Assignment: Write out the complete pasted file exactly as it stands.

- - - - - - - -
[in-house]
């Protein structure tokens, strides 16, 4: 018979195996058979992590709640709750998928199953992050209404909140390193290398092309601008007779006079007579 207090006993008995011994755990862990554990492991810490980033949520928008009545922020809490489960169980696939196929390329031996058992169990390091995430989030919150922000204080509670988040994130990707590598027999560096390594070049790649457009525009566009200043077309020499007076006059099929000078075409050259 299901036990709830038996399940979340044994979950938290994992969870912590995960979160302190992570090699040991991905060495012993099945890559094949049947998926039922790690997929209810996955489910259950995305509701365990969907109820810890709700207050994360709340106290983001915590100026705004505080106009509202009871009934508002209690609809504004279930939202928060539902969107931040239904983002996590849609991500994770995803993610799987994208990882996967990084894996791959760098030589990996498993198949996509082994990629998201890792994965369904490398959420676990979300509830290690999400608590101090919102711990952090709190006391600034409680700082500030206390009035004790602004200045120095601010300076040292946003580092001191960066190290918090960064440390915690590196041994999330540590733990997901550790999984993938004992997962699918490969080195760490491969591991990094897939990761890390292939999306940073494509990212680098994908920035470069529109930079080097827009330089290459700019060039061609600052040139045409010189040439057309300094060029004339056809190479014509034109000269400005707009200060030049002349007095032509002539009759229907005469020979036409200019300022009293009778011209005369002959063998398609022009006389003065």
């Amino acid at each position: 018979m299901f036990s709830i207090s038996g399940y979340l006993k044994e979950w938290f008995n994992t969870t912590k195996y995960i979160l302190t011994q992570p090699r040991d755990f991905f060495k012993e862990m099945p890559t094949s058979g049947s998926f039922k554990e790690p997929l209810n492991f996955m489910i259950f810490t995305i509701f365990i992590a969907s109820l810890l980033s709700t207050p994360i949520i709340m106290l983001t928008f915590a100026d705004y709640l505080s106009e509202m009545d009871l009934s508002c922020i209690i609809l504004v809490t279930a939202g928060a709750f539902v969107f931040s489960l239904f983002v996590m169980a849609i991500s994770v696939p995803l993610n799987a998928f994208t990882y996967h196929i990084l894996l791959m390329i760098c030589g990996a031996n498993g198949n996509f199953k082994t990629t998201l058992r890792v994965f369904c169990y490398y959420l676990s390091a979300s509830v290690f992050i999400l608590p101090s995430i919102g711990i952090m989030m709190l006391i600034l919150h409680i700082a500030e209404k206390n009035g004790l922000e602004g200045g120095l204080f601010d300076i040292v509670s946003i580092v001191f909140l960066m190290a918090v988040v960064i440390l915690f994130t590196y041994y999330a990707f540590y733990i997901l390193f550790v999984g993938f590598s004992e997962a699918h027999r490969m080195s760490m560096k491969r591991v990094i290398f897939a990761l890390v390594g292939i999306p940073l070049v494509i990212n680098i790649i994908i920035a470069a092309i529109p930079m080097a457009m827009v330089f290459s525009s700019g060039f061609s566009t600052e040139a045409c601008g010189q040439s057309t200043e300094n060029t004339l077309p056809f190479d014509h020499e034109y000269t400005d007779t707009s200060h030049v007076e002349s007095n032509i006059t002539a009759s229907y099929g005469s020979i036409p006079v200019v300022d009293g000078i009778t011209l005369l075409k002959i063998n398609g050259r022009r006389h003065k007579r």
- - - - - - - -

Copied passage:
[in-house]
């Protein structure tokens, strides 16, 4: 018979195996058979992590709640709750998928199953992050209404909140390193290398092309601008007779006079007579 207090006993008995011994755990862990554990492991810490980033949520928008009545922020809490489960169980696939196929390329031996058992169990390091995430989030919150922000204080509670988040994130990707590598027999560096390594070049790649457009525009566009200043077309020499007076006059099929000078075409050259 299901036990709830038996399940979340044994979950938290994992969870912590995960979160302190992570090699040991991905060495012993099945890559094949049947998926039922790690997929209810996955489910259950995305509701365990969907109820810890709700207050994360709340106290983001915590100026705004505080106009509202009871009934508002209690609809504004279930939202928060539902969107931040239904983002996590849609991500994770995803993610799987994208990882996967990084894996791959760098030589990996498993198949996509082994990629998201890792994965369904490398959420676990979300509830290690999400608590101090919102711990952090709190006391600034409680700082500030206390009035004790602004200045120095601010300076040292946003580092001191960066190290918090960064440390915690590196041994999330540590733990997901550790999984993938004992997962699918490969080195760490491969591991990094897939990761890390292939999306940073494509990212680098994908920035470069529109930079080097827009330089290459700019060039061609600052040139045409010189040439057309300094060029004339056809190479014509034109000269400005707009200060030049002349007095032509002539009759229907005469020979036409200019300022009293009778011209005369002959063998398609022009006389003065």
């Amino acid at each position: 018979m299901f036990s709830i207090s038996g399940y979340l006993k044994e979950w938290f008995n994992t969870t912590k195996y995960i979160l302190t011994q992570p090699r040991d755990f991905f060495k012993e862990m099945p890559t094949s058979g049947s998926f039922k554990e790690p997929l209810n492991f996955m489910i259950f810490t995305i509701f365990i992590a969907s109820l810890l980033s709700t207050p994360i949520i709340m106290l983001t928008f915590a100026d705004y709640l505080s106009e509202m009545d009871l009934s508002c922020i209690i609809l504004v809490t279930a939202g928060a709750f539902v969107f931040s489960l239904f983002v996590m169980a849609i991500s994770v696939p995803l993610n799987a998928f994208t990882y996967h196929i990084l894996l791959m390329i760098c030589g990996a031996n498993g198949n996509f199953k082994t990629t998201l058992r890792v994965f369904c169990y490398y959420l676990s390091a979300s509830v290690f992050i999400l608590p101090s995430i919102g711990i952090m989030m709190l006391i600034l919150h409680i700082a500030e209404k206390n009035g004790l922000e602004g200045g120095l204080f601010d300076i040292v509670s946003i580092v001191f909140l960066m190290a918090v988040v960064i440390l915690f994130t590196y041994y999330a990707f540590y733990i997901l390193f550790v999984g993938f590598s004992e997962a699918h027999r490969m080195s760490m560096k491969r591991v990094i290398f897939a990761l890390v390594g292939i999306p940073l070049v494509i990212n680098i790649i994908i920035a470069a092309i529109p930079m080097a457009m827009v330089f290459s525009s700019g060039f061609s566009t600052e040139a045409c601008g010189q040439s057309t200043e300094n060029t004339l077309p056809f190479d014509h020499e034109y000269t400005d007779t707009s200060h030049v007076e002349s007095n032509i006059t002539a009759s229907y099929g005469s020979i036409p006079v200019v300022d009293g000078i009778t011209l005369l075409k002959i063998n398609g050259r022009r006389h003065k007579r």